Tales of the Rampant Coyote

Adventures in Indie Gaming!

Frayed Knights: I love it when a plan comes together

Posted by Rampant Coyote on March 6, 2015

FK2_Vault1_ss6I never watched “The A Team” when I was a kid. Okay, almost never. I think I saw maybe two full episodes, and bits and pieces. But Hannibal Smith had a catchphrase (80s television characters were full of catchphrases) that I still use to this day – “I love it when a plan comes together.

I spent way too much time with Frayed Knights 2 laying groundwork to avoid some of the problems we experienced with building content in the first game. Maybe too much – I may have spent more time up-front as I’d hoped to save. Especially considering how many steps backwards I found myself taking, realizing I’d gone too far in the wrong direction. I think the first year of development was largely wasted, but at least I learned a lot about Unity in the process.

But as I’m trying to divide my time equally now between code and content (particularly because I can get help on the content side, if I don’t leave them hanging), it’s extremely nice to have all that up-front work done and working. For a lot of the basics of putting together the interactivity of a level, it feels like I’m working with a higher-level toolkit. Where something as simple as a basic door used to take me 2-5 minutes to set up and place in FK1 even when I got the process down pat and in a rhythm, it’s now a matter of about fifteen seconds or so. More complex behaviors take a little longer, but still less than they used to.

This really makes designing environments much less of a chore. In theory (and, so far, in practice as well) what it comes down to is that I get to spend my time focused on more interesting stuff. Complex interactions or unique one-off behaviors. That’s what I love. And hopefully there’ll be more payoffs when we’re getting to the balancing / testing / fixing stage.

I love it when a plan comes together.

I love it when a game comes together. I should have been far better about this from the get-go, because rapid iteration from a playable prototype is really important. But it’s really cool seeing a whole bunch of these pieces finally coming together, working well together (mostly), and although we’re still dealing with a lot of stand-in visuals and stuff… being able to see a game there. This is different from September’s demo, because there were a lot of things we simply had to turn off because we ran out of time and they weren’t working right, or because it would have caused a lot of player confusion.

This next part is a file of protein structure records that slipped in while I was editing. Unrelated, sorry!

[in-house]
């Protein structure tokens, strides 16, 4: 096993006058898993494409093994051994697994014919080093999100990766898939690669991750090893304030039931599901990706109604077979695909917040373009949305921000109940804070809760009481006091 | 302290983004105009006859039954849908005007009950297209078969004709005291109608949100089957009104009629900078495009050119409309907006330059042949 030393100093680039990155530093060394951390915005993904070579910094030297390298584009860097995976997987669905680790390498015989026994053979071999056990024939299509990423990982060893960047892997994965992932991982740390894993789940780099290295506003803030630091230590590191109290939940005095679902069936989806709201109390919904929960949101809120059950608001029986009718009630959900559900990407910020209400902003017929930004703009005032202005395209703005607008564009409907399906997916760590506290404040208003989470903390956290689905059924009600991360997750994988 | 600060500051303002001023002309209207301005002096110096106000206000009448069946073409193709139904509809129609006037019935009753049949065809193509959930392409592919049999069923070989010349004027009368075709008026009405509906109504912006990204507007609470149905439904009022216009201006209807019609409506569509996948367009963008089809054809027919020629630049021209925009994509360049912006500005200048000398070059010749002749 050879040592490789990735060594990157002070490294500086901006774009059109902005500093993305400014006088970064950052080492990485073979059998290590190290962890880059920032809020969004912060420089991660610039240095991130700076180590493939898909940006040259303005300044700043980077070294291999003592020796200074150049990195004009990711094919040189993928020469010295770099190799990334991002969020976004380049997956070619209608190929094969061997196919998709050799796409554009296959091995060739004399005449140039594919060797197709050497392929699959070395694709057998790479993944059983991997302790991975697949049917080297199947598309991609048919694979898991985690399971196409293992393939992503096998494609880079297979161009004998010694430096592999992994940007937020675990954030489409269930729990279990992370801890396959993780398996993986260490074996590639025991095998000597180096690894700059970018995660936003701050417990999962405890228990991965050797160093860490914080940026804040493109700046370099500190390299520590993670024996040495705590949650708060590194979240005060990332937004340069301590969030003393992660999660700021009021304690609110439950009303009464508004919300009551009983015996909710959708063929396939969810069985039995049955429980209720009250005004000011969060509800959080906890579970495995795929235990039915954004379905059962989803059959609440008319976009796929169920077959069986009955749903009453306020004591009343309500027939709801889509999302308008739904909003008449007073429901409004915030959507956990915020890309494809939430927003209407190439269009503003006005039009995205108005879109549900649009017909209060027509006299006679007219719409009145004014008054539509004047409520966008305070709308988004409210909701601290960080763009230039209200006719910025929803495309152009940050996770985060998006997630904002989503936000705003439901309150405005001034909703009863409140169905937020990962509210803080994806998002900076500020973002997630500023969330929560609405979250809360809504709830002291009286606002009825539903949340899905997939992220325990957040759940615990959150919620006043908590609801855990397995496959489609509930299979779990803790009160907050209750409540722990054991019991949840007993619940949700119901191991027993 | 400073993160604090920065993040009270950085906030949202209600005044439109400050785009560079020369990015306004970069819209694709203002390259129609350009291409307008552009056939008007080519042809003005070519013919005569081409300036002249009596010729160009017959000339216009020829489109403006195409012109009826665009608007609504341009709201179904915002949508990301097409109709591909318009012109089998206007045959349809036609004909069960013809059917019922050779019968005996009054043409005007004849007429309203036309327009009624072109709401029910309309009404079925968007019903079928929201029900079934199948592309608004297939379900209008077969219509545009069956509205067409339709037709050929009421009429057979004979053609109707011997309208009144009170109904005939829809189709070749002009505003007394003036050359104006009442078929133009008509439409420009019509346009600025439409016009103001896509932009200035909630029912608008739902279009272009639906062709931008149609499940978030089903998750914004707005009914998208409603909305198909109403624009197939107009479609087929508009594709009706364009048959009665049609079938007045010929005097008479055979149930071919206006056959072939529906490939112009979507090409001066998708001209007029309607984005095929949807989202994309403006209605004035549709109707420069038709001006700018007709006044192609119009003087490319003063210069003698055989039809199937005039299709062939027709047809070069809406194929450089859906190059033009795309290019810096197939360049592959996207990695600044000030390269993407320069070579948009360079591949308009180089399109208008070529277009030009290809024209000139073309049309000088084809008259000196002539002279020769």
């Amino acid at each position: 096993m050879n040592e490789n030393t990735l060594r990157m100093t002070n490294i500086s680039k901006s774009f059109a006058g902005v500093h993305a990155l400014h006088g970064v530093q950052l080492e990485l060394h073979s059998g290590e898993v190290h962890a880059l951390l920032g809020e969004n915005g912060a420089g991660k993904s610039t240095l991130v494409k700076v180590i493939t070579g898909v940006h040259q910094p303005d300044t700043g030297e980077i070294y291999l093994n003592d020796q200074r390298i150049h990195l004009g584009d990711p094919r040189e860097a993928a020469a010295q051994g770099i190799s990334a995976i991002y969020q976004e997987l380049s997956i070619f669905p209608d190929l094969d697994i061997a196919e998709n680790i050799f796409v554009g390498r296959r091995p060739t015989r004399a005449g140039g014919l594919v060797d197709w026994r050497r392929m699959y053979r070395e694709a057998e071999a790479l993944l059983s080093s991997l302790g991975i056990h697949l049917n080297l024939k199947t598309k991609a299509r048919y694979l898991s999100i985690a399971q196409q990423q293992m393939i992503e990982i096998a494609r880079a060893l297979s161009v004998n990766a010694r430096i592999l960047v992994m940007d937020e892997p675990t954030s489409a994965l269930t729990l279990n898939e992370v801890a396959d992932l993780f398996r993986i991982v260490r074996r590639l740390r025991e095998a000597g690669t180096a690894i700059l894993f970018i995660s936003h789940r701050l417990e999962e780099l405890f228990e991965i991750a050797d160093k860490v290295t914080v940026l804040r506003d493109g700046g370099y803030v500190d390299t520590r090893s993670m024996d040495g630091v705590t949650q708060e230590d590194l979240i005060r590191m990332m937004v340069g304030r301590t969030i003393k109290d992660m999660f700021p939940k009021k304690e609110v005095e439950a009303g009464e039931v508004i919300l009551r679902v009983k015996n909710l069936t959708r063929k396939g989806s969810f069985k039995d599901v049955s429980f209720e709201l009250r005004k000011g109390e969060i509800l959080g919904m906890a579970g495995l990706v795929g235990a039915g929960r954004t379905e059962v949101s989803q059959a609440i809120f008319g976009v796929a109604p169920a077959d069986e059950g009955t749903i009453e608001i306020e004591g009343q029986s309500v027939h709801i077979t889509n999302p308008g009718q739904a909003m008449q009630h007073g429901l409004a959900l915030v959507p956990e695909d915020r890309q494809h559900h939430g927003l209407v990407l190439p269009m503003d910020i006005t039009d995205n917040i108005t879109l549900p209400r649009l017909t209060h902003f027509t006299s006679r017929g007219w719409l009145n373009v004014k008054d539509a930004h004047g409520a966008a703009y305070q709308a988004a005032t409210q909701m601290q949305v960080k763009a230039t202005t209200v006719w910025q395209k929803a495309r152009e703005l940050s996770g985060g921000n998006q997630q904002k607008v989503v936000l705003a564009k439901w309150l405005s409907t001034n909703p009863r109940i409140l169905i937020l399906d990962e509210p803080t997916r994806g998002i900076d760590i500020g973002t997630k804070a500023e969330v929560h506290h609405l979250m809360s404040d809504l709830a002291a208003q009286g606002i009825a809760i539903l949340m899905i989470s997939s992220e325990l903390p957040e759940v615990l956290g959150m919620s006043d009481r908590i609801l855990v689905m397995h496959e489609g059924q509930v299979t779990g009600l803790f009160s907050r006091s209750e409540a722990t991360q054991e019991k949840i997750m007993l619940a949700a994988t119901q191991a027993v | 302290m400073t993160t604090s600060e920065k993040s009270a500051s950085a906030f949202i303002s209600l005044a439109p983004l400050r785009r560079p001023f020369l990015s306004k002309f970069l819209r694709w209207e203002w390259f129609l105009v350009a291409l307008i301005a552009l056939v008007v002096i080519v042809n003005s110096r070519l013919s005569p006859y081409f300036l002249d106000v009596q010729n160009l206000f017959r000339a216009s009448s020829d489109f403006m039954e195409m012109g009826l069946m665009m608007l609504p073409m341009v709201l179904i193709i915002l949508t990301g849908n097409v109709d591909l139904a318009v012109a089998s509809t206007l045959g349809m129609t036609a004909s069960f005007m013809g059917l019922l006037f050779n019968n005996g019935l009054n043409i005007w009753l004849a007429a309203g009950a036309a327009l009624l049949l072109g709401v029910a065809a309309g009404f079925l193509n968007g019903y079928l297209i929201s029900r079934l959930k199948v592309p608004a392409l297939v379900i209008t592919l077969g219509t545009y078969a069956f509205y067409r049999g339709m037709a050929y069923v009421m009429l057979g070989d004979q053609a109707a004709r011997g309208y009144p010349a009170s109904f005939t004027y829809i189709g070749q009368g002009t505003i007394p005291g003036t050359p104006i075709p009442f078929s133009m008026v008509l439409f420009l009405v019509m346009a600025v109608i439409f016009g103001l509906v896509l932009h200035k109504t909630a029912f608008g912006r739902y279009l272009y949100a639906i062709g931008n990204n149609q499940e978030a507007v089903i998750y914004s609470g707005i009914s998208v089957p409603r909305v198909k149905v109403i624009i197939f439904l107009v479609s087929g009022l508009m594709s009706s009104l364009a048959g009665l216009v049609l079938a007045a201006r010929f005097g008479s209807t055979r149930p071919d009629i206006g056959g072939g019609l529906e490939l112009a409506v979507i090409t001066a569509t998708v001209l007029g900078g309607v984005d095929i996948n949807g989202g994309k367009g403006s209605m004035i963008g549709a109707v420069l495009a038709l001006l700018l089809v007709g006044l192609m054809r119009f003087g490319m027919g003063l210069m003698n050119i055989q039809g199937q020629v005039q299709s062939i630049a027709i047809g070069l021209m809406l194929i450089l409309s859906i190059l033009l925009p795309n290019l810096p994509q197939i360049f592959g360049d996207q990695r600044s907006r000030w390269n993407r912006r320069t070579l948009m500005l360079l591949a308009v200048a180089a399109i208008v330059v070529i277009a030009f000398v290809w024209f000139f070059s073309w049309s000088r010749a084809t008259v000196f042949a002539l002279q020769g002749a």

While the light at the end of the tunnel is still quite a ways off, being able to see it makes all the difference in the world.

Filed Under: Frayed Knights - Comments: 3 Comments to Read

  • Charles said,

    Funny, very similar things on my end! Except I can say without a doubt that it took me way too long :/

  • Cuthalion said,

    I wonder myself whether all the up-front time I’m putting into things like flexible and configurable control schemes, an in-engine level editor, human-readable file formats (including the ability to define items and such in
    CSV and automatically import), moddable assets, translatable text, and so on will pay off. Or will I wish I had just hard-coded more things, more quickly, and been satisfied that 90% of my users would’ve been fine?

  • Rampant Coyote said,

    It’s a fine line. You try to design stuff up-front, but on a larger projects, there are just so many systems that have to work together. It’s a little crazy.

    In the most embarrassing case – my own dungeon editor tools – it was simply a case of me not really understanding all the third-party tools that were available already. I reinvented the wheel pretty badly. Although again, it wasn’t time completely wasted, as I really got to learn some of the ins and outs of the graphics engine.